Sunday, March 30, 2014

The Paschal Candle

Opening note: During Lent and Easter we hear the adjective paschal a lot, and just presume that everyone knows what it means. It refers to things associated with Easter, and comes from the same root as passover. In Spanish it is a bit simpler. The noun of for Easter is Pascua and adjective is pascual. Our word Easter is a reference to the East and sunrise as a symbol of ressurection.

On the night before Easter we gather in the dark, we light a fire, and from the fire each year we light a new candle. This Paschal Candle is inscribed with  a cross, with five nails representing the wounds of Christ, the year, and the first and last letters of the Greek alphabet, alpha (Α) and omega (Ω). Christ is the light of the world. Christ is the beginning and the end. The candle will remain lit throughout the 50 days of Easter, and will be used when we mark the beginning and the end of a Christians earthly life (baptisms and funerals).

The readings today are all about light and darkness, blindness and sight.  In the gospel, the man born blind is the only one who sees who Jesus really is. The disciples are still just calling him "Rabbi."But there are other blindnesses. The very opening of the gospel with the debate over why he is blind, shows the ignorance of the people.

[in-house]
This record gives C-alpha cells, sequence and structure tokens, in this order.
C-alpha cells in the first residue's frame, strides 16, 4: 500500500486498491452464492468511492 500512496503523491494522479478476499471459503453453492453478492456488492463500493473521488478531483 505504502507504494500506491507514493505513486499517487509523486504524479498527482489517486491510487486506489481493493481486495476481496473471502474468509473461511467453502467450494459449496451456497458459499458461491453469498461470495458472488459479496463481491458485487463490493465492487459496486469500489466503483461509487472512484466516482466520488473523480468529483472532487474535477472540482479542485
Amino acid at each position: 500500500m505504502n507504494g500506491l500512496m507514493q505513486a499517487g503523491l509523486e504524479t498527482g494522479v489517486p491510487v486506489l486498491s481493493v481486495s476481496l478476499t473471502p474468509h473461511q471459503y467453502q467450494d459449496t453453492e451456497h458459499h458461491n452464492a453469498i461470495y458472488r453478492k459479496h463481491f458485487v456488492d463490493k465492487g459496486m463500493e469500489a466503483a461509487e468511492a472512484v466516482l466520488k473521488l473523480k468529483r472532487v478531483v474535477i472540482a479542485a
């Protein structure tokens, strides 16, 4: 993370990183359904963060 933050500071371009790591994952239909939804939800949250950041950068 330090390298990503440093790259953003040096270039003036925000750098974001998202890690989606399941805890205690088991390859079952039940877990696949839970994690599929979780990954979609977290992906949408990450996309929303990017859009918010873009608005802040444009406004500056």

We should not be afraid of the word ignorant. It simply means lack of knowledge. There are many things of which i am ignorant. The fool is the person who will not say "I am ignorant."

In the opening of the gospel we see the ignorance of the time. Was it his sin or his parents?  The first level is that they think the blindness is a bad thing, a punishment for sin.  They can't even imagine that physical blindness could be a gift from God, and part of a larger plan. I can understand this because when I was young and foolish I saw my handicap as a bad thing and more than once asked, "Why me, God?"

The other error of course is implied question of reincarnation, when they ask was it his sin?  Christianity has from its beginnings as we see here rejected any kind of reincarnation. We pass through this earthly life but one time. Another reason why we believe that it is critical for us to see each day as a gift. We shall not pass this way again.

St. Paul gives the people of Ephesus and us one very simple command:

Live as children of light

And he explains why it is so important:

for light produces every kind of goodness and righteousness and truth.

The word for righteousness can also be translated equity or justice. 

For those who have been baptized we have already received the light. We have know excuse. If we walk in darkness or blindness it is by choice.  The good, the equitable, the truth are usually quite readily apparent if we open our hearts, if we will but listen to our conscience, if we think before we act, and if we pray.